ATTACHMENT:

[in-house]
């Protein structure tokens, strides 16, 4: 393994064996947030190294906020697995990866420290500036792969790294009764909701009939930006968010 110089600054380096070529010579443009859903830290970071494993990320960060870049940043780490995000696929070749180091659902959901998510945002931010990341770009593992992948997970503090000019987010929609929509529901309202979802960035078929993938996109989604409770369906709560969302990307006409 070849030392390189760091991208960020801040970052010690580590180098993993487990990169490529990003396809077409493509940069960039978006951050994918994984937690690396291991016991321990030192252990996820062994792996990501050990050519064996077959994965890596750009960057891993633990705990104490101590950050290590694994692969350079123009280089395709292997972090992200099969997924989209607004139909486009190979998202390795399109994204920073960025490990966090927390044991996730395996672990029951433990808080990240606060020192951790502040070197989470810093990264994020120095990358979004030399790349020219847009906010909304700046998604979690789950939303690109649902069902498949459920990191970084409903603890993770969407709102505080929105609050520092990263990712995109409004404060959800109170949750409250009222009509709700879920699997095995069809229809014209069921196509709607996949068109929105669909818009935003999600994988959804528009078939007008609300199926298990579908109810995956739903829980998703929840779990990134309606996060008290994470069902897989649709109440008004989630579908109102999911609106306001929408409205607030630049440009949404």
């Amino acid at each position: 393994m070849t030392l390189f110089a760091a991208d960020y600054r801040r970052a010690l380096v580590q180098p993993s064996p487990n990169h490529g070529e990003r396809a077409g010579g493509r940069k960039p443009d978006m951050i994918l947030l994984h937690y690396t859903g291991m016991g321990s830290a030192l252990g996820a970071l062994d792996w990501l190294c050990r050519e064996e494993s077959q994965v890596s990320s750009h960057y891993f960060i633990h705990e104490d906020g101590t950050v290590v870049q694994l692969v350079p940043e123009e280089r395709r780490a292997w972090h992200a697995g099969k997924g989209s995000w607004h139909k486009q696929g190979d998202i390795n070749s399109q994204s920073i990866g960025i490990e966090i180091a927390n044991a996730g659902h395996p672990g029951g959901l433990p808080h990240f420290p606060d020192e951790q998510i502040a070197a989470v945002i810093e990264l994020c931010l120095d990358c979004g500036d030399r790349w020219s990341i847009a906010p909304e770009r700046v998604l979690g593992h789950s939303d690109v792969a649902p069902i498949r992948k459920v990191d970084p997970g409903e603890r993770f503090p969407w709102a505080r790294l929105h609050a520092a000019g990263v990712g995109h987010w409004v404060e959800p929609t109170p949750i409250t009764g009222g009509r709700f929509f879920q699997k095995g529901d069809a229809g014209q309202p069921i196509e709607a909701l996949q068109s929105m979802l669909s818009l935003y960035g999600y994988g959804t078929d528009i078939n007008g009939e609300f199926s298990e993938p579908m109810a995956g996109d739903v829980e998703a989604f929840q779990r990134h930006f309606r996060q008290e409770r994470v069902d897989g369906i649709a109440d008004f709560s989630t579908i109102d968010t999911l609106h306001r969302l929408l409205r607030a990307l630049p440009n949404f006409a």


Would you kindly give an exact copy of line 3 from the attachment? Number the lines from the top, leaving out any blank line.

């Amino acid at each position: 393994m070849t030392l390189f110089a760091a991208d960020y600054r801040r970052a010690l380096v580590q180098p993993s064996p487990n990169h490529g070529e990003r396809a077409g010579g493509r940069k960039p443009d978006m951050i994918l947030l994984h937690y690396t859903g291991m016991g321990s830290a030192l252990g996820a970071l062994d792996w990501l190294c050990r050519e064996e494993s077959q994965v890596s990320s750009h960057y891993f960060i633990h705990e104490d906020g101590t950050v290590v870049q694994l692969v350079p940043e123009e280089r395709r780490a292997w972090h992200a697995g099969k997924g989209s995000w607004h139909k486009q696929g190979d998202i390795n070749s399109q994204s920073i990866g960025i490990e966090i180091a927390n044991a996730g659902h395996p672990g029951g959901l433990p808080h990240f420290p606060d020192e951790q998510i502040a070197a989470v945002i810093e990264l994020c931010l120095d990358c979004g500036d030399r790349w020219s990341i847009a906010p909304e770009r700046v998604l979690g593992h789950s939303d690109v792969a649902p069902i498949r992948k459920v990191d970084p997970g409903e603890r993770f503090p969407w709102a505080r790294l929105h609050a520092a000019g990263v990712g995109h987010w409004v404060e959800p929609t109170p949750i409250t009764g009222g009509r709700f929509f879920q699997k095995g529901d069809a229809g014209q309202p069921i196509e709607a909701l996949q068109s929105m979802l669909s818009l935003y960035g999600y994988g959804t078929d528009i078939n007008g009939e609300f199926s298990e993938p579908m109810a995956g996109d739903v829980e998703a989604f929840q779990r990134h930006f309606r996060q008290e409770r994470v069902d897989g369906i649709a109440d008004f709560s989630t579908i109102d968010t999911l609106h306001r969302l929408l409205r607030a990307l630049p440009n949404f006409a």